Under Article 3 of Directive 70/50, there may also be measures that apply both to imports and domestic goods but which affect imports more severely. These measures are equally applicable to domestic and imported products but the restrictive effect of such measures on the free movement of goods exceeds the effects intrinsic to trade rules. In the case of Rewe-Zentrale AG v Bundesmonopolverwaltung [15], It was held that when German authorities restricted the importation of French liquor because it did not have a high enough alcohol content to be sold in Germany, the measure was contrary to Article 28 even though it was essentially up to the measure states to regulate on matters which are not governed by any common community rules.

In Conegate Ltd v HM Customs and Excise[16], it was held that a member state may not rely on rounds of public morality in order to prohibit the importation of goods from other member states when its legislation contains no prohibition on the manufacture or marketing of the same goods in its territory.

In the case at hand, the requirement that the tablets should be packed in tamper proof bottles may be argued to be a measure to protect human health. This would possibly render it valid and not a contravention of the EC Treaty. However, Welby may argue that it is just an excuse to restrict its market.

The requirement that the cough syrup contains different ingredients from those required under German legislation would appear to go against the provisions of the Treaty. However the requirement that recyclable packaging be used would apply to public morality so the courts would consider whether the need to respect public morality outweighs the possible motive of simply to restrict Welby’s market.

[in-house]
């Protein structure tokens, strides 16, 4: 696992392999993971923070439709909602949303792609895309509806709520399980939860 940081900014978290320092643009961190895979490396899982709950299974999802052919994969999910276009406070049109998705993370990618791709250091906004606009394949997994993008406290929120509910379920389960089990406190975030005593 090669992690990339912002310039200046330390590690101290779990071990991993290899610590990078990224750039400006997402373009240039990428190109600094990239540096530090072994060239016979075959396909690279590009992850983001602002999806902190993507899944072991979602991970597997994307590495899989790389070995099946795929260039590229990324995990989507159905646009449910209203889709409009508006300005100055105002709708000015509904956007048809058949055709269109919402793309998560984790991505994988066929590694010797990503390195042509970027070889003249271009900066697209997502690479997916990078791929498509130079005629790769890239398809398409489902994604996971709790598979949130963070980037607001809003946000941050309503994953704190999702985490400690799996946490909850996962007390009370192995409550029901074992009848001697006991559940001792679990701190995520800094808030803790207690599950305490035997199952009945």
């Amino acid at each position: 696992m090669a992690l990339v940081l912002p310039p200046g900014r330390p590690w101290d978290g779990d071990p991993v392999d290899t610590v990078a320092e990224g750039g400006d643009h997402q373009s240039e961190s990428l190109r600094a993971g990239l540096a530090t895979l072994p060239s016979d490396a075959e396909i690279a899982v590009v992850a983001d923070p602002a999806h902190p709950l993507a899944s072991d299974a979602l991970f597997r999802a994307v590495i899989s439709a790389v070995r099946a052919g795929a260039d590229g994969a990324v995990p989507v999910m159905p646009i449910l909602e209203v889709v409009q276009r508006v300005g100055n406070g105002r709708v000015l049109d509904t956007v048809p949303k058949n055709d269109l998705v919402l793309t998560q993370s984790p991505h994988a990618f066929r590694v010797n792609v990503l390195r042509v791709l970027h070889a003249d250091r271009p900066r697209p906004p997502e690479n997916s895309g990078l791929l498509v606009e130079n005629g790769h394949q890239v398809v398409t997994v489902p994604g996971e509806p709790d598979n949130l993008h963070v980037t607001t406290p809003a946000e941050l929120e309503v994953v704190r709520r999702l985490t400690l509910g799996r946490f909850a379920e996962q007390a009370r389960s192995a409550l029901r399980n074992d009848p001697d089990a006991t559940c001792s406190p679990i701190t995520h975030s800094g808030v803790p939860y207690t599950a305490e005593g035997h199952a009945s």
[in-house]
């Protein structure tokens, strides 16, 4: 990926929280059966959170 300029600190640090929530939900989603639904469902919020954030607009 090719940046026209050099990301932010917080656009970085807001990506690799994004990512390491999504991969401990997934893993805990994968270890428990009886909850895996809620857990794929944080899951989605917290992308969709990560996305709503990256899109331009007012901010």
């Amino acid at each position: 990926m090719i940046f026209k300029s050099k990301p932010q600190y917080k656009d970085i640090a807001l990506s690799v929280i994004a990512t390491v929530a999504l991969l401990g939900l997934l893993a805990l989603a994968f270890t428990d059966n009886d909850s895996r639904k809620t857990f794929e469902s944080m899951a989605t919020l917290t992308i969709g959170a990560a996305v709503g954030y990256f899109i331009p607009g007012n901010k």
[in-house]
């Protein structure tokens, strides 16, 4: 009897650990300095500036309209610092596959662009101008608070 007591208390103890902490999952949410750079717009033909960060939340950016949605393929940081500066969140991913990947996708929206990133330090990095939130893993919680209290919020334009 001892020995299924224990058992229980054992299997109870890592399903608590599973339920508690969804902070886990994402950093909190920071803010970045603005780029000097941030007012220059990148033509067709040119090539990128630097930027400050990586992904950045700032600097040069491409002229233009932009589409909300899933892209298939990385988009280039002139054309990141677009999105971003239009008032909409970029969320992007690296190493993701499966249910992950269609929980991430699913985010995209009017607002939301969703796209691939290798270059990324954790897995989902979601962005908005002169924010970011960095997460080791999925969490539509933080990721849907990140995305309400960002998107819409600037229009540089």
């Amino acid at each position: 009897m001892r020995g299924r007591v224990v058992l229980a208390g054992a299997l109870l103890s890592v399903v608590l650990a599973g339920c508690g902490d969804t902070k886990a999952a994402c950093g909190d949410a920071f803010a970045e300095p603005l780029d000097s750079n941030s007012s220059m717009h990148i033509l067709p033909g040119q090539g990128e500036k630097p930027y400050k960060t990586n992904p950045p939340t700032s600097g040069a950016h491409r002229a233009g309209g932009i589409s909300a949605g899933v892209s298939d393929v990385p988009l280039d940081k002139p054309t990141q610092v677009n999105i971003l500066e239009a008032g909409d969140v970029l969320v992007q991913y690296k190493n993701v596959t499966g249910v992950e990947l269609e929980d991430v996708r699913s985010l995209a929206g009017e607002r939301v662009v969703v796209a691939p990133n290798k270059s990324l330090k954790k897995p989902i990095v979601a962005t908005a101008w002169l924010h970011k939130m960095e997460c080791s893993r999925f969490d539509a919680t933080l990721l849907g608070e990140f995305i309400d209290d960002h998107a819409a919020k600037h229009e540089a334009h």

Banning the importation of the contraceptives on the ground that the safety is questionable would only be ‘legal’ is the same safety tests would apply to Austrian contraceptives. I doubt that the morality argument would stand unless contraceptives are not sold at all in Austria.

The banning of Welby’s advertisement campaign would appear to go contrary to the Treaty as would the requirement that the drug be available only on prescription because this would require Welby to have an agent in Spain .



[1] Formerly Article 85 but used throughout this piece to refer to both Article 85 in appropriate cases and 81 otherwise.

[2] defined broadly to include any legal or natural person engaged in sime form of economic or commercial activity, whether in the provision of goods or services.- Steiner, J and Woods, L. “Textbook on EC Law” (8th Edition) (2003) Oxford: Oxford University Press. Page 405.

[3] Ibid

[4] Case 48/49

[5] Supra Note 1. Page 408

[6] Case 56/65 [1966] ECR 235

[7] Craig, P. and De Burca, G. “EU Law: Text, Cases and Materials” (2nd Edition) (1998) Oxford: Oxford University Press. Page 903

[8] Case 5/69

[9] Case 15/ 74

[10] Case 2/73

[11] Case 8/74

[12] Fairhurst, J. Law of the European Union” (5th Edition) (2006) England: Pearson Education Limited

[13] Case 4/ 75

[14] Case C-320/ 93

[15] Case 120/78

[16] Case 121/ 85